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Land Use Code: Zoning

(includes pedestrian overlay zones, station overlay zones, rezoning, spot zoning)

The City uses the Pedestrian Zone designation to encourage and preserve the development or extension of pedestrian-friendly environments at the heart of neighborhood commercial districts. These areas are, or could become, neighborhood main streets where nearby residents access the services they need without driving, or at least with fewer automobile trips.
The P Zone designation:

  • requires specific commercial or institutional uses to be located at the ground floor—uses that cater to pedestrians and are not residential uses
  • waives some parking requirements to encourage businesses to locate in the area, recognizing that many customers will use means other than driving to get to the business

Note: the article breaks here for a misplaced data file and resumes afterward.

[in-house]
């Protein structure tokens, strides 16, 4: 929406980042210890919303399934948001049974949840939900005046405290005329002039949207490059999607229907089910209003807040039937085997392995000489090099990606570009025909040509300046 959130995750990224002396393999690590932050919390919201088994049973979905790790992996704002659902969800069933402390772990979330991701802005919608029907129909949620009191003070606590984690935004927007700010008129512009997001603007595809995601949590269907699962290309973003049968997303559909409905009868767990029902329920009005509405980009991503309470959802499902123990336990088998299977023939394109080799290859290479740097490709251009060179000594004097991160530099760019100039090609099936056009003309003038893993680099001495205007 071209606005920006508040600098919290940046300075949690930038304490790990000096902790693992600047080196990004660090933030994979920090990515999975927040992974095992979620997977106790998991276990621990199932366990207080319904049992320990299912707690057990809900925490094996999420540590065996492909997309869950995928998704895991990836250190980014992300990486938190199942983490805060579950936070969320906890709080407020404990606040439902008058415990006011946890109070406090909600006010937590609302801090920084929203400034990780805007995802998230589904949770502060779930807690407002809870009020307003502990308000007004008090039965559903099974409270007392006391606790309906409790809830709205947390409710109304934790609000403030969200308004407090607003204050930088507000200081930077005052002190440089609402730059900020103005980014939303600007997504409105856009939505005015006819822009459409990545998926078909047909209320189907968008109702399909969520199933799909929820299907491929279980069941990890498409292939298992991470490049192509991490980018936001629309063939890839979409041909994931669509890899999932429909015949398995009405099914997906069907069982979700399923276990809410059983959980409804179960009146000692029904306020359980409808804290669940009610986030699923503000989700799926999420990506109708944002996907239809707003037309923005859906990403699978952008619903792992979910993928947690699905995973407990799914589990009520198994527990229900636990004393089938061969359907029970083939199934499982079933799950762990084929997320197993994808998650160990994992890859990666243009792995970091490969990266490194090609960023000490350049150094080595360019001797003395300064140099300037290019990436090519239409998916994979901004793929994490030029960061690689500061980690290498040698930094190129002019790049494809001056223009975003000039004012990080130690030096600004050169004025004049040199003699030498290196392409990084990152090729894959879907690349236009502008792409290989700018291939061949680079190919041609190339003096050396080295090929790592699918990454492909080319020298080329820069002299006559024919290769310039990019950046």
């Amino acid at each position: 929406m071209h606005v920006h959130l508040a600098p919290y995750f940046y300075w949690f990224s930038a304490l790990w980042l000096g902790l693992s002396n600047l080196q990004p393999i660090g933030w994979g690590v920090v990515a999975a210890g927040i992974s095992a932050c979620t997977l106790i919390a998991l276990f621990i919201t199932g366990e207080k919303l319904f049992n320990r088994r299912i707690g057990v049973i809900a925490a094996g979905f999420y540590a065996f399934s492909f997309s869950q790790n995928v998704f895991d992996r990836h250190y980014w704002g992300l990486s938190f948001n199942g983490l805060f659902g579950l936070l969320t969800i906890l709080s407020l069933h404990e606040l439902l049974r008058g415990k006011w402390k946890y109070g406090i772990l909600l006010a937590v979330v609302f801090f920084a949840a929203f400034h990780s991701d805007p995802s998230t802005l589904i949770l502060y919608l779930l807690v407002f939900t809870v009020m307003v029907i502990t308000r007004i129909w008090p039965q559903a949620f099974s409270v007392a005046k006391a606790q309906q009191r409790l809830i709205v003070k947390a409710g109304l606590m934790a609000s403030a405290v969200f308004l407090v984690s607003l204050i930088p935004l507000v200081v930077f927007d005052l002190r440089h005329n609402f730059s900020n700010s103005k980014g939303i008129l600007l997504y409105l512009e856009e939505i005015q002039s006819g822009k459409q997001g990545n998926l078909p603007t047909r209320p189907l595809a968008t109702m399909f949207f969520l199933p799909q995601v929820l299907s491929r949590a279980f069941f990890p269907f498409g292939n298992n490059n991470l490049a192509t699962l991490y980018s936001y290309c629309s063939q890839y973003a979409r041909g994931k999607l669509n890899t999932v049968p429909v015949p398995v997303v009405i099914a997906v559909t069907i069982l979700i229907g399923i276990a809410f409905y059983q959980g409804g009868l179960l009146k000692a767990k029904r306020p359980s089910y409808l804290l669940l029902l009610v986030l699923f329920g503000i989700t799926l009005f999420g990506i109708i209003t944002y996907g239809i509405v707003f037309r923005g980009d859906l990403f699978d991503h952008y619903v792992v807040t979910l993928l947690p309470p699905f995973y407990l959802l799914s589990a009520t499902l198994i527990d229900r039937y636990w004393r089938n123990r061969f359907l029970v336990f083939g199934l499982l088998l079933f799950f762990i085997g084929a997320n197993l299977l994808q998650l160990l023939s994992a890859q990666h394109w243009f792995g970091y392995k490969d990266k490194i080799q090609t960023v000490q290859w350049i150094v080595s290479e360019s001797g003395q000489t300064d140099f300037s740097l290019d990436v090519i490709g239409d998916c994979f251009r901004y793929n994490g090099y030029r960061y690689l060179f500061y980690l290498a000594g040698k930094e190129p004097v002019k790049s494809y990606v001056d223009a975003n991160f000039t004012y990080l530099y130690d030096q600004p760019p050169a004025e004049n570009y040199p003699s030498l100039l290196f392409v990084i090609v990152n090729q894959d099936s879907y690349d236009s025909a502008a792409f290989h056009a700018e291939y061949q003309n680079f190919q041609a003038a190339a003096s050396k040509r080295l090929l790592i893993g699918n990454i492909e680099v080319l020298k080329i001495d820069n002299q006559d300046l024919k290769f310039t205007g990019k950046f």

• limits driveways across sidewalks along principal pedestrian streets
  • designates the street a “main street” per SDOT guidelines to encourage new development that will enhance the public right-of-way and give priority to pedestrian-friendly streetscape improvements.

Pedestrians and Zoning: The Seattle Land Use Code provides for special Pedestrian District overlays in commercial zones. These are known as P1 and P2 overlays. They are intended to preserve and encourage pedestrian-oriented retail areas. The overlay zones’ ability to affect the street environment comes from requirements that new developments meet specific standards that include a set of permitted and prohibited uses, reduced parking requirements, and limitations on blank facades. The P1 designation encourages “intense pedestrian interest and activity at street level with a wide variety of retail and service activities, and large numbers of shops and services per block.” The P2 designation is for less intense, less dense activity, but still encourages varied retail and service activities along commercial frontage uninterrupted by housing, drive–in facilities, or large parking areas. Both designations favor development built to the front property line, minimal pedestrian/auto conflicts, and a minimum of auto–oriented uses or interruptions.

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